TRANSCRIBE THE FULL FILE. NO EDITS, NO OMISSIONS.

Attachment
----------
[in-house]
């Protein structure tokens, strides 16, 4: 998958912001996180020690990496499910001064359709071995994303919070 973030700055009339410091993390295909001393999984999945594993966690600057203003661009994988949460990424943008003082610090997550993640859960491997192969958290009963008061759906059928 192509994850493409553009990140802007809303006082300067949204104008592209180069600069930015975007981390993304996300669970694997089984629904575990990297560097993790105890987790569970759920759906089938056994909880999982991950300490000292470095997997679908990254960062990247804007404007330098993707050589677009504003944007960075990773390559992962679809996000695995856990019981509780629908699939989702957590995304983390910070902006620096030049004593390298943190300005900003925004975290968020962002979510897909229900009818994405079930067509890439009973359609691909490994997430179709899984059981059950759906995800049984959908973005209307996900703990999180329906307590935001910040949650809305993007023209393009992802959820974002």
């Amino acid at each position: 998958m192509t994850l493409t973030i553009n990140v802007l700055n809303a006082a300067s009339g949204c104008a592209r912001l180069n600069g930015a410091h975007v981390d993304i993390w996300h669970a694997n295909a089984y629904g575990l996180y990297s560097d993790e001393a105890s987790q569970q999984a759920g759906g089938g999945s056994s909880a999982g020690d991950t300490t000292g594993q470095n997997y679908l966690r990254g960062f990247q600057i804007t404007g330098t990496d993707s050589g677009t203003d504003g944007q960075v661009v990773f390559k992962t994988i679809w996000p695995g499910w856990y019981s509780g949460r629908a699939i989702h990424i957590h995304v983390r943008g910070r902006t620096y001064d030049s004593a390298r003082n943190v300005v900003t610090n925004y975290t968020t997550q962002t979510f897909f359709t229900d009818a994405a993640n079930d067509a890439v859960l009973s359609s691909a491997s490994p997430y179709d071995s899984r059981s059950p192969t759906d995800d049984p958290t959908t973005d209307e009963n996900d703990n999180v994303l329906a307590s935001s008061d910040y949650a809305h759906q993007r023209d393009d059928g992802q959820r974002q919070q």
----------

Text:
[in-house]
């Protein structure tokens, strides 16, 4: 998958912001996180020690990496499910001064359709071995994303919070 973030700055009339410091993390295909001393999984999945594993966690600057203003661009994988949460990424943008003082610090997550993640859960491997192969958290009963008061759906059928 192509994850493409553009990140802007809303006082300067949204104008592209180069600069930015975007981390993304996300669970694997089984629904575990990297560097993790105890987790569970759920759906089938056994909880999982991950300490000292470095997997679908990254960062990247804007404007330098993707050589677009504003944007960075990773390559992962679809996000695995856990019981509780629908699939989702957590995304983390910070902006620096030049004593390298943190300005900003925004975290968020962002979510897909229900009818994405079930067509890439009973359609691909490994997430179709899984059981059950759906995800049984959908973005209307996900703990999180329906307590935001910040949650809305993007023209393009992802959820974002």
């Amino acid at each position: 998958m192509t994850l493409t973030i553009n990140v802007l700055n809303a006082a300067s009339g949204c104008a592209r912001l180069n600069g930015a410091h975007v981390d993304i993390w996300h669970a694997n295909a089984y629904g575990l996180y990297s560097d993790e001393a105890s987790q569970q999984a759920g759906g089938g999945s056994s909880a999982g020690d991950t300490t000292g594993q470095n997997y679908l966690r990254g960062f990247q600057i804007t404007g330098t990496d993707s050589g677009t203003d504003g944007q960075v661009v990773f390559k992962t994988i679809w996000p695995g499910w856990y019981s509780g949460r629908a699939i989702h990424i957590h995304v983390r943008g910070r902006t620096y001064d030049s004593a390298r003082n943190v300005v900003t610090n925004y975290t968020t997550q962002t979510f897909f359709t229900d009818a994405a993640n079930d067509a890439v859960l009973s359609s691909a491997s490994p997430y179709d071995s899984r059981s059950p192969t759906d995800d049984p958290t959908t973005d209307e009963n996900d703990n999180v994303l329906a307590s935001s008061d910040y949650a809305h759906q993007r023209d393009d059928g992802q959820r974002q919070q």